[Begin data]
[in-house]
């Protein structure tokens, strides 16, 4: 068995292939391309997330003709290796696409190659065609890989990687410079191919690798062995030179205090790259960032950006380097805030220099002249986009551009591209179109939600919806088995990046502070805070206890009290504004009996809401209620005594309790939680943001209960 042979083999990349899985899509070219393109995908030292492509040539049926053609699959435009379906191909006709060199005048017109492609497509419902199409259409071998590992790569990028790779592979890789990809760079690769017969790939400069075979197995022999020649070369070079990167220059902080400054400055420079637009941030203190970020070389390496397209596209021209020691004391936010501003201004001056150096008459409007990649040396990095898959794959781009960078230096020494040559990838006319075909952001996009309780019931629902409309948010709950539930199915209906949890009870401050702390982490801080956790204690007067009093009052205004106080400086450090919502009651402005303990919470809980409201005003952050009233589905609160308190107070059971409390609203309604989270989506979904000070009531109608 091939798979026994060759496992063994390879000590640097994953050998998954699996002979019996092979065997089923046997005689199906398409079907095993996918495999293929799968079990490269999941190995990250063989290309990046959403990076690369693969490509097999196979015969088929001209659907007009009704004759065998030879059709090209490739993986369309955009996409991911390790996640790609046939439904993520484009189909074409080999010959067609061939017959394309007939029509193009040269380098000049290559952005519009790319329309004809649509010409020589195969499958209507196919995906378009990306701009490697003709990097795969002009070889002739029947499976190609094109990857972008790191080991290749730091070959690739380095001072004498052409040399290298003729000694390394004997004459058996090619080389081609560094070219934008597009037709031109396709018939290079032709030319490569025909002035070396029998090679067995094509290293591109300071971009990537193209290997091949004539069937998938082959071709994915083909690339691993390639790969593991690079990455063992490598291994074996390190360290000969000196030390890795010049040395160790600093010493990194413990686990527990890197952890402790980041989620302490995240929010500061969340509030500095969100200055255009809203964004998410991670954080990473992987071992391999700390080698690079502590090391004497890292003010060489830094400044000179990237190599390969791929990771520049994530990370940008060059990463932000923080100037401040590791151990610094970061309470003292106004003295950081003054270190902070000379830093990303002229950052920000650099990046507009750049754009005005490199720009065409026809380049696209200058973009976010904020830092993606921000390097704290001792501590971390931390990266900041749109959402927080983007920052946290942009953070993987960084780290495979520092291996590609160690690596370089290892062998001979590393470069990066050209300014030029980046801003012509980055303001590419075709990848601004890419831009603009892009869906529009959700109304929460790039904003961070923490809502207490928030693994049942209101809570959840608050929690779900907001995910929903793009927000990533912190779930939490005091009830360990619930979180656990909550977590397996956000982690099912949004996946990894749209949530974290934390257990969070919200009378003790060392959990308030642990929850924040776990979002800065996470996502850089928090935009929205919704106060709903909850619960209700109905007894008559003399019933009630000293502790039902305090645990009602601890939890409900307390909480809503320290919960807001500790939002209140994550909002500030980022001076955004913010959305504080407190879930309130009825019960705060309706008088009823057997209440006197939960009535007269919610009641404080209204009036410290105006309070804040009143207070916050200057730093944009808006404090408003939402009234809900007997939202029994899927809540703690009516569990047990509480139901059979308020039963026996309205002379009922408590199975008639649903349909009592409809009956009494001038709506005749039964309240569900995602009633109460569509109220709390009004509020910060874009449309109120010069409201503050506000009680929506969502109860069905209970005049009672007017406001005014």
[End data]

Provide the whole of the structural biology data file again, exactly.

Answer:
[in-house]
């Protein structure tokens, strides 16, 4: 068995292939391309997330003709290796696409190659065609890989990687410079191919690798062995030179205090790259960032950006380097805030220099002249986009551009591209179109939600919806088995990046502070805070206890009290504004009996809401209620005594309790939680943001209960 042979083999990349899985899509070219393109995908030292492509040539049926053609699959435009379906191909006709060199005048017109492609497509419902199409259409071998590992790569990028790779592979890789990809760079690769017969790939400069075979197995022999020649070369070079990167220059902080400054400055420079637009941030203190970020070389390496397209596209021209020691004391936010501003201004001056150096008459409007990649040396990095898959794959781009960078230096020494040559990838006319075909952001996009309780019931629902409309948010709950539930199915209906949890009870401050702390982490801080956790204690007067009093009052205004106080400086450090919502009651402005303990919470809980409201005003952050009233589905609160308190107070059971409390609203309604989270989506979904000070009531109608 091939798979026994060759496992063994390879000590640097994953050998998954699996002979019996092979065997089923046997005689199906398409079907095993996918495999293929799968079990490269999941190995990250063989290309990046959403990076690369693969490509097999196979015969088929001209659907007009009704004759065998030879059709090209490739993986369309955009996409991911390790996640790609046939439904993520484009189909074409080999010959067609061939017959394309007939029509193009040269380098000049290559952005519009790319329309004809649509010409020589195969499958209507196919995906378009990306701009490697003709990097795969002009070889002739029947499976190609094109990857972008790191080991290749730091070959690739380095001072004498052409040399290298003729000694390394004997004459058996090619080389081609560094070219934008597009037709031109396709018939290079032709030319490569025909002035070396029998090679067995094509290293591109300071971009990537193209290997091949004539069937998938082959071709994915083909690339691993390639790969593991690079990455063992490598291994074996390190360290000969000196030390890795010049040395160790600093010493990194413990686990527990890197952890402790980041989620302490995240929010500061969340509030500095969100200055255009809203964004998410991670954080990473992987071992391999700390080698690079502590090391004497890292003010060489830094400044000179990237190599390969791929990771520049994530990370940008060059990463932000923080100037401040590791151990610094970061309470003292106004003295950081003054270190902070000379830093990303002229950052920000650099990046507009750049754009005005490199720009065409026809380049696209200058973009976010904020830092993606921000390097704290001792501590971390931390990266900041749109959402927080983007920052946290942009953070993987960084780290495979520092291996590609160690690596370089290892062998001979590393470069990066050209300014030029980046801003012509980055303001590419075709990848601004890419831009603009892009869906529009959700109304929460790039904003961070923490809502207490928030693994049942209101809570959840608050929690779900907001995910929903793009927000990533912190779930939490005091009830360990619930979180656990909550977590397996956000982690099912949004996946990894749209949530974290934390257990969070919200009378003790060392959990308030642990929850924040776990979002800065996470996502850089928090935009929205919704106060709903909850619960209700109905007894008559003399019933009630000293502790039902305090645990009602601890939890409900307390909480809503320290919960807001500790939002209140994550909002500030980022001076955004913010959305504080407190879930309130009825019960705060309706008088009823057997209440006197939960009535007269919610009641404080209204009036410290105006309070804040009143207070916050200057730093944009808006404090408003939402009234809900007997939202029994899927809540703690009516569990047990509480139901059979308020039963026996309205002379009922408590199975008639649903349909009592409809009956009494001038709506005749039964309240569900995602009633109460569509109220709390009004509020910060874009449309109120010069409201503050506000009680929506969502109860069905209970005049009672007017406001005014």